There is so much I miss in reading books by C.S. Lewis. His writing is so intellectual, so dense with classic literary and philosophical allusions that it is overwhelming at times. Not so this time – as Luther wrote about being inspired to ‘pick up the book and read,’ so it was with me this month. Perhaps I was confused by Valentine’s Day and thought this was the love story of how Lewis and his wife met, not how he came to know and love God. (Now that I remember, that heart-changing story was told in the movie “Shadowlands”.)
The small yellow book lay near the front of my bookshelf as it had for several years. Maybe it was the blue sailor’s costume or the summer yellow sun behind the graphic of the boy on the cover that attracted me. I felt the desire to read another autobiography. This is a year of reading and writing memoir for me.
Clive Staples Lewis was born in Ireland in 1898. He had a comfortable childhood until his mother grew ill. He had heard that God would answer prayers of faith. So he prayed. When a miracle did not come the grief of his mother’s death and his gradual loss of faith were the marks of his childhood. In his father’s loss he was unable to relate well with his two sons. As it was not unusual for boys to go to boarding school in those days, each son was sent off in turn.
Deprivation and teacher incompetence rendered his boarding school experience harsh. Yet it was in relating to classmates and their hierarchies that he learned social skills to survive being an introvert. He was studious and found his way among them. Eventually he became a Professor of Medieval and Renaissance Literature at Cambridge. His prolific writings have delighted people of every age.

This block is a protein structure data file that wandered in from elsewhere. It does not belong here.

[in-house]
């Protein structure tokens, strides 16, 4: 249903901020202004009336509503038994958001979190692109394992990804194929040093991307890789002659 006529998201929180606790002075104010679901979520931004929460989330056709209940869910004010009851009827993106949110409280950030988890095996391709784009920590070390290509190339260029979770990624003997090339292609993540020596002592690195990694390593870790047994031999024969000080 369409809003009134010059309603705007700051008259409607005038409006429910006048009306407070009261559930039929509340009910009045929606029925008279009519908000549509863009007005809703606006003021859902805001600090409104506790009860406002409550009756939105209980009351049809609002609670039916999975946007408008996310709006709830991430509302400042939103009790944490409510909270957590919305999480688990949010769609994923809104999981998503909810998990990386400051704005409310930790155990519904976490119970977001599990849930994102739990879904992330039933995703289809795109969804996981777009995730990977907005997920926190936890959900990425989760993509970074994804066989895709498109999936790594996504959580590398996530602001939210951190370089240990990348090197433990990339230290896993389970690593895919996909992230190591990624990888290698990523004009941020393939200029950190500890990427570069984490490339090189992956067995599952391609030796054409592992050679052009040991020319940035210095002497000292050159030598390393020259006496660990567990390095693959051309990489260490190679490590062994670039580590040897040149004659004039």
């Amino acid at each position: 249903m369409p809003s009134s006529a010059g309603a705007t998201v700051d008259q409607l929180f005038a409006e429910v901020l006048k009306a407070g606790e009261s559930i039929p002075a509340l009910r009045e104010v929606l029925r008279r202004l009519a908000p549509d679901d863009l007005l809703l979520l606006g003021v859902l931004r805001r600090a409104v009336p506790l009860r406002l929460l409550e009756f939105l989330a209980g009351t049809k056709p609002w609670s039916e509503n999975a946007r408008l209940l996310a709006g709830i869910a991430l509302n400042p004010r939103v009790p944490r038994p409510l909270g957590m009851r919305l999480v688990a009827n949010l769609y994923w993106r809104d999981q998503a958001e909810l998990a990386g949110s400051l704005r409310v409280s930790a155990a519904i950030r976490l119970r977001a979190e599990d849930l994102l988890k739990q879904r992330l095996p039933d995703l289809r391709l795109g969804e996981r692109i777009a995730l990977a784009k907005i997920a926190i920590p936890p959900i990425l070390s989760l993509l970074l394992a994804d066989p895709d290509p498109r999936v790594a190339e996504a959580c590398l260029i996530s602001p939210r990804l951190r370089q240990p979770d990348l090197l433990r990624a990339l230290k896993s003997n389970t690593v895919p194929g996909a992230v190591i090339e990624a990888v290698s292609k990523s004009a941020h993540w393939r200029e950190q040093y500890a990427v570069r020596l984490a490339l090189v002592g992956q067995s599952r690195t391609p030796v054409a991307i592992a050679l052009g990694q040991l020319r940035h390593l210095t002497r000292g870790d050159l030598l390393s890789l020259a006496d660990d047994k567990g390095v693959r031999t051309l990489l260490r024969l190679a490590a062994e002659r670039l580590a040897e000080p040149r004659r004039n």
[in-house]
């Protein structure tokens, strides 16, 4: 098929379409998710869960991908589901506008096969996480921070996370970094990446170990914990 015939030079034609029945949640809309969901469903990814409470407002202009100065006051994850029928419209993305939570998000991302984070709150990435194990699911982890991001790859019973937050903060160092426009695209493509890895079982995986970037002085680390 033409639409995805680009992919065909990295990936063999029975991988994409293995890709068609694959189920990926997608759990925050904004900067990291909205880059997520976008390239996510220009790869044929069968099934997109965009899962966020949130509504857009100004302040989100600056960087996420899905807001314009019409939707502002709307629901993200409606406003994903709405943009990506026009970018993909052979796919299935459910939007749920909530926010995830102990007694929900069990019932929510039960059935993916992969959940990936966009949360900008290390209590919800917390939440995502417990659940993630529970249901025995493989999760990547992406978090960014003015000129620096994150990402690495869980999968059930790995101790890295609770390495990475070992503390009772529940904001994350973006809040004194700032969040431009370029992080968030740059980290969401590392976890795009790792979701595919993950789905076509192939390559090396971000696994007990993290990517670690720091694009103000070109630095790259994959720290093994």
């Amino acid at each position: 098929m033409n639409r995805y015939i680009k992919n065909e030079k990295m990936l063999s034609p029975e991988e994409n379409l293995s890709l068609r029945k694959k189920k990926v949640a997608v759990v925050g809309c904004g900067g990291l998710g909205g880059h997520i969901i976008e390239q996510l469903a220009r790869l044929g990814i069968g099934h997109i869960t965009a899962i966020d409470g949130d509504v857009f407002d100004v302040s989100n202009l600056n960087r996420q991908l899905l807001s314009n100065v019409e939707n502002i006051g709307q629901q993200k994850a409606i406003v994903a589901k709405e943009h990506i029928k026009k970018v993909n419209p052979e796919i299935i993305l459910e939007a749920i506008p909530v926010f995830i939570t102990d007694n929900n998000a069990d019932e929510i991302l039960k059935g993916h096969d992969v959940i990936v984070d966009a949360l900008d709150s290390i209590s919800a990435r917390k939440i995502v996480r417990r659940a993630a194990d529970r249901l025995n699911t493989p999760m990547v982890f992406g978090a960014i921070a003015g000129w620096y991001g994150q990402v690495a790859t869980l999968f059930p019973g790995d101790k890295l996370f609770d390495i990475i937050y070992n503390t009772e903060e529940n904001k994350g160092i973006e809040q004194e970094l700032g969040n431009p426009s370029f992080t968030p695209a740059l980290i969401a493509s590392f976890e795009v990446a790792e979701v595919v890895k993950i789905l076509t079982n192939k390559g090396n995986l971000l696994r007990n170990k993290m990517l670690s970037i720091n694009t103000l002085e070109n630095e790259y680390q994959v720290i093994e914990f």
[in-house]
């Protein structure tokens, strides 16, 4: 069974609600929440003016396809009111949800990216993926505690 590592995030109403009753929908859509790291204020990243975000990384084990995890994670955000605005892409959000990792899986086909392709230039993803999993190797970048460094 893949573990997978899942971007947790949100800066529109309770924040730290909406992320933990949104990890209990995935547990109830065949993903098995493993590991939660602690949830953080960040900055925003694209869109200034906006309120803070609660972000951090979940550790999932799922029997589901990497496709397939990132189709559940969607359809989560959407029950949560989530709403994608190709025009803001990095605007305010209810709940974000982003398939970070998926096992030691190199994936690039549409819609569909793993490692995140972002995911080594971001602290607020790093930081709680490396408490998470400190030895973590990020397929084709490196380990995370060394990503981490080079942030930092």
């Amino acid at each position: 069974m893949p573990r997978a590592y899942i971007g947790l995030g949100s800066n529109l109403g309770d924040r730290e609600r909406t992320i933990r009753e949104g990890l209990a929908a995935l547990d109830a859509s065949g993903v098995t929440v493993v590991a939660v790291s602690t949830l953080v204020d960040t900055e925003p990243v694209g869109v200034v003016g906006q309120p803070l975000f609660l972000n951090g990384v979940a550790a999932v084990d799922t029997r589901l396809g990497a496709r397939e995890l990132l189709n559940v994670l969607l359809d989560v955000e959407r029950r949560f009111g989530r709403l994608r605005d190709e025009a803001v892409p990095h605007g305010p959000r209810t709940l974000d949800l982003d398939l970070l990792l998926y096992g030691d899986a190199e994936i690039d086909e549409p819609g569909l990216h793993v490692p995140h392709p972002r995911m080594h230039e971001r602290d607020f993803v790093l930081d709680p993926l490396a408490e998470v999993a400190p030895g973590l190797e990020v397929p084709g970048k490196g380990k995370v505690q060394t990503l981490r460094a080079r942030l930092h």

The book goes on to give the reader a view of how his reading the classics and in arguing in discussion groups with mentors and peers he formed his ideas about philosophy and about life. Faith having been eroded by years of neglect seemed in the book to be a side project carried on by God (hardly noticed at times by Lewis). By music, by experiences and longings for what Lewis called Joy, the pages of autobiography are like taking a trowel with the author and participating in an archeological dig of his thoughts. Glimpses of how his worldview changed now and then are like peepholes into God’s work behind the scenes.
Layer upon layer, God worked on God’s reluctant subject, until Lewis had to acquiesce and admit that God is real, present, and loving. C.S. Lewis tells his conversion story as being the only logical conclusion. Lewis relates a real spiritual walk at a local zoo with the great charm of his imaginative stories: “Wallaby Wood with the birds singing overhead and the bluebells underfoot and wallabies hopping all around one, was almost Eden come again.”
The experience of seeking Joy only pointed to and led the way. We are grateful for signposts on a journey but they are not the destination. By one intriguing story after another Lewis finds that his longing for Joy is not for a feeling but for a Person. He writes: But what, in conclusion, of Joy? For that, after all, is what the story has mainly been about. To tell the truth, the subject has lost nearly all interest for me since I became a Christian…
God has taken me as blogger on a journey of discovery also. I was born in Saint John, N.B. and dedicated to God there (something that God seems to take very seriously!) My childhood of singing in a tiny Scottish church and watching adults being baptized by immersion, the celebrations of Easter and Christmas, the refusal of confirmation, the leaving of church for a decade, the comeback truly a follower of Jesus Christ and the Joy of Companionship along some dark rainy roads to reach some turquoise beach experiences come to mind. Now in Vancouver, art school and seminary practices and friends along the way are there to enjoy a way of life with overflowing meaning. What is that old saying? It goes something like: a joy is doubled and a sorrow is halved when shared.
Book of Isaiah
Precept upon precept; line upon line; here a little, and there a little… will he speak to [t]his people.